A final note from Lingo

Sleep is one of the most important factors for good physical and mental health. Adults should aim to sleep 7 to 9 hours each night for the most health benefits. Catching up on sleep with naps that are 30 minutes or less may benefit health, while naps longer than 1 hour may have negative health effects. 

Using a continuous glucose monitor like Lingo can help you understand your habits and patterns and work towards limiting glucose spikes, which may also improve your sleep.  

Lingo is not a medical device and not designed to treat or diagnose any disease or illness. If you have medical questions or concerns regarding your glucose, please contact your doctor.


  1. Medic G, et al. Short- and long-term health consequences of sleep disruption. Nat Sci Sleep. 2017 May 19;9:151-161. https://pubmed.ncbi.nlm.nih.gov/28579842/

  2. Tsereteli N, et al. Impact of insufficient sleep on dysregulated blood glucose control under standardised meal conditions. Diabetologia. 2022 Feb;65(2):356-365. https://pubmed.ncbi.nlm.nih.gov/34845532/

  3. Yoda K, et al. Association between poor glycemic control, impaired sleep quality, and increased arterial thickening in type 2 diabetic patients. PLoS One. 2015 Apr 14;10(4):e0122521. https://pubmed.ncbi.nlm.nih.gov/25875738/    

  4. Hirshkowitz M, et al. National Sleep Foundation's updated sleep duration recommendations: final report. Sleep Health. 2015 Dec;1(4):233-243. https://pubmed.ncbi.nlm.nih.gov/29073398/

  5. Watson NF, at al. Recommended Amount of Sleep for a Healthy Adult: A Joint Consensus Statement of the American Academy of Sleep Medicine and Sleep Research Society. Sleep. 2015 Jun 1;38(6):843-4. https://pubmed.ncbi.nlm.nih.gov/26039963/

  6. Leproult R, et al. Sleep loss results in an elevation of cortisol levels the next evening. Sleep. 1997 Oct;20(10):865-70. PMID: 9415946. https://pubmed.ncbi.nlm.nih.gov/9415946/   

  7. Thompson KI, et al. Acute sleep deprivation disrupts emotion, cognition, inflammation, and cortisol in young healthy adults. Front Behav Neurosci. 2022 Sep 23;16:945661. https://pubmed.ncbi.nlm.nih.gov/36212194/

  8. Thau L, et al. Physiology, Cortisol. [Updated 2023 Aug 28]. In: StatPearls [Internet]. Treasure Island (FL): StatPearls Publishing; 2024 Jan-. Available from: https://www.ncbi.nlm.nih.gov/books/NBK538239/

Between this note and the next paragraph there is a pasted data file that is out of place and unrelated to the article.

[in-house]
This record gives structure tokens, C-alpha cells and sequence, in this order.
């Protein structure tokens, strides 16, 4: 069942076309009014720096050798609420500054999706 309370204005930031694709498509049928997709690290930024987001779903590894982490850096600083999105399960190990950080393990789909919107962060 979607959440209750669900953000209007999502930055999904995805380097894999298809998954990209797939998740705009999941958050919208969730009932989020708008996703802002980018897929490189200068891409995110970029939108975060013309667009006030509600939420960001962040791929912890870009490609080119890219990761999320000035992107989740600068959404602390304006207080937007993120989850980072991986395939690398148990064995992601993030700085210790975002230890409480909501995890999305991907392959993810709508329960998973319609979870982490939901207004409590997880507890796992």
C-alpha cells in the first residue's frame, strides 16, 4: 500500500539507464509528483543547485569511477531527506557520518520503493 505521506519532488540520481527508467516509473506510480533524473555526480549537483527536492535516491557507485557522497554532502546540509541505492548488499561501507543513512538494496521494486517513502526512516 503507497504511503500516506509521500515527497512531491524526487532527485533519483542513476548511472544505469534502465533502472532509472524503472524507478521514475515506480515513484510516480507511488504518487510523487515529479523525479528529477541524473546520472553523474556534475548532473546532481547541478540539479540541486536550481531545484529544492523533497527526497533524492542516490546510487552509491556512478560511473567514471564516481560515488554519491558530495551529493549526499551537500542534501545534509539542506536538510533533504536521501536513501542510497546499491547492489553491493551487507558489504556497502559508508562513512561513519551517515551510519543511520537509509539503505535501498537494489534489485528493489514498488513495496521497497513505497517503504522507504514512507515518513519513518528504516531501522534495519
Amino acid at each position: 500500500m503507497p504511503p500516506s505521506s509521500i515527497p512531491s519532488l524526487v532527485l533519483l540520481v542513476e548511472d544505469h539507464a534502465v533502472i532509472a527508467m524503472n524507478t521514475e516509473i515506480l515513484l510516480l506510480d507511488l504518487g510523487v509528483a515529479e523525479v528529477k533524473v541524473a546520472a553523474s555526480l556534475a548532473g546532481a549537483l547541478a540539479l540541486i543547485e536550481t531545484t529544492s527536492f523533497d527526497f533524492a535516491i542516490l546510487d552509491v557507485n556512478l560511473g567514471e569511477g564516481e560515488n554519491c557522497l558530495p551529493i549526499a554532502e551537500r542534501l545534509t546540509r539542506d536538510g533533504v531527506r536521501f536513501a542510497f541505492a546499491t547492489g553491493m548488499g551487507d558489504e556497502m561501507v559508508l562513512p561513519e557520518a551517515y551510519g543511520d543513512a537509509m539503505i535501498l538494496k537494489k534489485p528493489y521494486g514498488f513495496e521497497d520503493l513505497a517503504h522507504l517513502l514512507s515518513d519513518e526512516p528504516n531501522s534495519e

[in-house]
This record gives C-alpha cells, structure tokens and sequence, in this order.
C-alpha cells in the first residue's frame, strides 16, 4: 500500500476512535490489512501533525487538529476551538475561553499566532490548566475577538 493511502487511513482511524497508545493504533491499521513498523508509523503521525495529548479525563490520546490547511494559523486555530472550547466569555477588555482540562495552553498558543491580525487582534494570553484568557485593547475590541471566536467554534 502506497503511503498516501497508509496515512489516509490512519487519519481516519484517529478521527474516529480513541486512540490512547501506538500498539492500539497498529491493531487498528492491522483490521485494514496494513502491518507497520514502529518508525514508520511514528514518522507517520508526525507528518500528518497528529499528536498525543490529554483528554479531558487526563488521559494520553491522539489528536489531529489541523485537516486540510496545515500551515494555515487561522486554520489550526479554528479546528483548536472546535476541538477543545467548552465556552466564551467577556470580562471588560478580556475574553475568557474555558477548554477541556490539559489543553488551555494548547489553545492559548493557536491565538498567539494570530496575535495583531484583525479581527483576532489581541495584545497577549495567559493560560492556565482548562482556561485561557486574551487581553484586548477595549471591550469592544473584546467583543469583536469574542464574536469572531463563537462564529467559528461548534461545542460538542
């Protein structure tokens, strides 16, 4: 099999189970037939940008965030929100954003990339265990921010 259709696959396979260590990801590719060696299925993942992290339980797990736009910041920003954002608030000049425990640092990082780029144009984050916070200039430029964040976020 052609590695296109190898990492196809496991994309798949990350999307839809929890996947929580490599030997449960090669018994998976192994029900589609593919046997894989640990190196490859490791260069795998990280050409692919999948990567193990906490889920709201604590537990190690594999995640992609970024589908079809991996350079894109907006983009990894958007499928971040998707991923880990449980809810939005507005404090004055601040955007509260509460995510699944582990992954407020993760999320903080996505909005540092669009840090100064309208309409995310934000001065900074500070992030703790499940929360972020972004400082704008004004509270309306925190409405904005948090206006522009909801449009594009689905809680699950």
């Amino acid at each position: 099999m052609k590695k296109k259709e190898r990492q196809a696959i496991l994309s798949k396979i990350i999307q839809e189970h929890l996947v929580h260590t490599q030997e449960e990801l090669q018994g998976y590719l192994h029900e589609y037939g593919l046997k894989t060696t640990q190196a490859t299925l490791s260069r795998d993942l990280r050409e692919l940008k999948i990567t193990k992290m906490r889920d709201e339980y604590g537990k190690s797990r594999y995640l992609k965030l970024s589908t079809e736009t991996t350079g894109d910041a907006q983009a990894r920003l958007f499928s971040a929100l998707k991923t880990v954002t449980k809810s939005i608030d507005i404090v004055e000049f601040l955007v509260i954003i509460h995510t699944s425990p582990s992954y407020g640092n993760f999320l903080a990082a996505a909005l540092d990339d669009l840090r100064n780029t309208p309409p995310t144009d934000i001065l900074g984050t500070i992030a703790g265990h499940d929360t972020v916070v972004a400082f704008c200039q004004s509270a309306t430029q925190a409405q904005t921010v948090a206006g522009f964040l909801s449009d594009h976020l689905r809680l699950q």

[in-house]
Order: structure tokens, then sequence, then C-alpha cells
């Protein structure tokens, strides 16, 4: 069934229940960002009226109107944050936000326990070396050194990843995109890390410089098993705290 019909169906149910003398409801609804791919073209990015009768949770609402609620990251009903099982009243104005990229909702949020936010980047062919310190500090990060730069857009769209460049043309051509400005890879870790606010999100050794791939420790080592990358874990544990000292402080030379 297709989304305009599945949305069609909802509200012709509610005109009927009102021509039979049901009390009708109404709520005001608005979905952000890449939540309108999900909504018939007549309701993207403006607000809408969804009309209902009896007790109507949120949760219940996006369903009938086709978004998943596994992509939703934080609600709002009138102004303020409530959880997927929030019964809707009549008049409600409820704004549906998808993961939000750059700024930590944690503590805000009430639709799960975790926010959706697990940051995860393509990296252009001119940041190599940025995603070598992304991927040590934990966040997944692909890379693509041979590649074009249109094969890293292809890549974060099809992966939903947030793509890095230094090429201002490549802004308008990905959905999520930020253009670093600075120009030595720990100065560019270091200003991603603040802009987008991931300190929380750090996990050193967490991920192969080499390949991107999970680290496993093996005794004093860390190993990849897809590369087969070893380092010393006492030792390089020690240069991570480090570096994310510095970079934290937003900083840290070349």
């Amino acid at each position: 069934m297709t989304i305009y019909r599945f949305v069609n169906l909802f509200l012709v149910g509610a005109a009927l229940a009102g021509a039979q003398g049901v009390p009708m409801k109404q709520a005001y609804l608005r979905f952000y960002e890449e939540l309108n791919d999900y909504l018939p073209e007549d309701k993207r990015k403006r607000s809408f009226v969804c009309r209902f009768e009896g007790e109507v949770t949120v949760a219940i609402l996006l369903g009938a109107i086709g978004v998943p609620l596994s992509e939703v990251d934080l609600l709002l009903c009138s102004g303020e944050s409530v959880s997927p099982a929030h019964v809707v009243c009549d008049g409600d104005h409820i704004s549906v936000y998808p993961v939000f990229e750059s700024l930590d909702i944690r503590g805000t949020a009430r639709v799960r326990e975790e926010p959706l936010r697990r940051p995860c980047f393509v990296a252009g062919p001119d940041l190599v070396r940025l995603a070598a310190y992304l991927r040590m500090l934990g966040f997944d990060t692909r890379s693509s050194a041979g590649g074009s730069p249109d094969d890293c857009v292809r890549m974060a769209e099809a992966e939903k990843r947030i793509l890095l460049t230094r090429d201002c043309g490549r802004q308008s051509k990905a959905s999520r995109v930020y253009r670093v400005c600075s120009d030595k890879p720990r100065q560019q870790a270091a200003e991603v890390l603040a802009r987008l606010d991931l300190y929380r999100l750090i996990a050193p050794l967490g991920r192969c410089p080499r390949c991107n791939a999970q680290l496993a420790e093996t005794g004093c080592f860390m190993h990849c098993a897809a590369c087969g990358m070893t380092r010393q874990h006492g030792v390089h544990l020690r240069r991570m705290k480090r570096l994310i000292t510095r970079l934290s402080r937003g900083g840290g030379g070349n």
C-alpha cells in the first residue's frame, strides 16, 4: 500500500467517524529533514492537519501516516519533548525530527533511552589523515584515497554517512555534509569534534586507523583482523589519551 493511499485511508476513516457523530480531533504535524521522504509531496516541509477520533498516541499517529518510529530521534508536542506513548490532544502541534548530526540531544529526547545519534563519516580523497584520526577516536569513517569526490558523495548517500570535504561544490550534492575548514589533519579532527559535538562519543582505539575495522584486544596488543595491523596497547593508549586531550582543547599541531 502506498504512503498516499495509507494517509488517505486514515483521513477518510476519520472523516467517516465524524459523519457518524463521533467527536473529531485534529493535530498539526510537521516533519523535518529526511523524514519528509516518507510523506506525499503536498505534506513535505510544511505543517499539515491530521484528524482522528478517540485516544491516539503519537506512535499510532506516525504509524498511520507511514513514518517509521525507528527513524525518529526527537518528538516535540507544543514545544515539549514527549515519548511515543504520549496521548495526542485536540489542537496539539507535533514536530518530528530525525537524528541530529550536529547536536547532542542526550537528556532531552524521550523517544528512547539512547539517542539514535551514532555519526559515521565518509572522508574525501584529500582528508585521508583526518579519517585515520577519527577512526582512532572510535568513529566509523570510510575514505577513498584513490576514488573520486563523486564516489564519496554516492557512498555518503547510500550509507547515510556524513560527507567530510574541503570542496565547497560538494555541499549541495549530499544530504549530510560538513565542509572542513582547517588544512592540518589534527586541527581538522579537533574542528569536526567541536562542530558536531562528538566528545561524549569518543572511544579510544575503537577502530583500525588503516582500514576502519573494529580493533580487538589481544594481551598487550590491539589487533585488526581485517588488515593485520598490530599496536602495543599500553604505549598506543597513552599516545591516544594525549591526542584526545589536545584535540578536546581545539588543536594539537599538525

9. Vitaterna MH, et al. Overview of circadian rhythms. Alcohol Res Health. 2001;25(2):85-93. https://pubmed.ncbi.nlm.nih.gov/11584554 /

  10. Knutson KL, et al. Associations between chronotype, morbidity and mortality in the UK Biobank cohort. Chronobiol Int. 2018 Aug;35(8):1045-1053. doi: 10.1080/07420528.2018.1454458. Epub 2018 Apr 11. https://pubmed.ncbi.nlm.nih.gov/29642757/

  11. Leong RLF, et al. Influence of mid-afternoon nap duration and sleep parameters on memory encoding, mood, processing speed, and vigilance. Sleep. 2023 Apr 12;46(4):zsad025. https://pubmed.ncbi.nlm.nih.gov/36775965/

  12. Paz V, et al. Is there an association between daytime napping, cognitive function, and brain volume? A Mendelian randomization study in the UK Biobank. Sleep Health. 2023 Oct;9(5):786-793. https://pubmed.ncbi.nlm.nih.gov/37344293/  

  13. Hilditch CJ, et al. Sleep inertia: current insights. Nat Sci Sleep. 2019 Aug 22;11:155-165. https://pubmed.ncbi.nlm.nih.gov/31692489/  

  14. Li P, et al. Daytime napping and Alzheimer's dementia: A potential bidirectional relationship. Alzheimers Dement. 2023 Jan;19(1):158-168. https://pubmed.ncbi.nlm.nih.gov/35297533 /  

  15. Yang MJ, et al. Association of Nap Frequency With Hypertension or Ischemic Stroke Supported by Prospective Cohort Data and Mendelian Randomization in Predominantly Middle-Aged European Subjects. Hypertension. 2022 Sep;79(9):1962-1970. https://pubmed.ncbi.nlm.nih.gov/35876003/  

  16. Knutson KL, et al. The metabolic consequences of sleep deprivation. Sleep Med Rev. 2007 Jun;11(3):163-78. doi: 10.1016/j.smrv.2007.01.002. Epub 2007 Apr 17. https://pubmed.ncbi.nlm.nih.gov/17442599/  

  17. Morselli L, et al. Role of sleep duration in the regulation of glucose metabolism and appetite. Best Pract Res Clin Endocrinol Metab. 2010 Oct;24(5):687-702. https://pubmed.ncbi.nlm.nih.gov/21112019/  

  18. Lv W, at al. Sleep, food cravings and taste. Appetite. 2018 Jun 1;125:210-216. https://pubmed.ncbi.nlm.nih.gov/34498417/

  19. Jarvis PRE, et al. Continuous glucose monitoring in a healthy population: understanding the post-prandial glycemic response in individuals without diabetes mellitus. Metabolism. 2023 Sep;146:155640. https://pubmed.ncbi.nlm.nih.gov/37356796/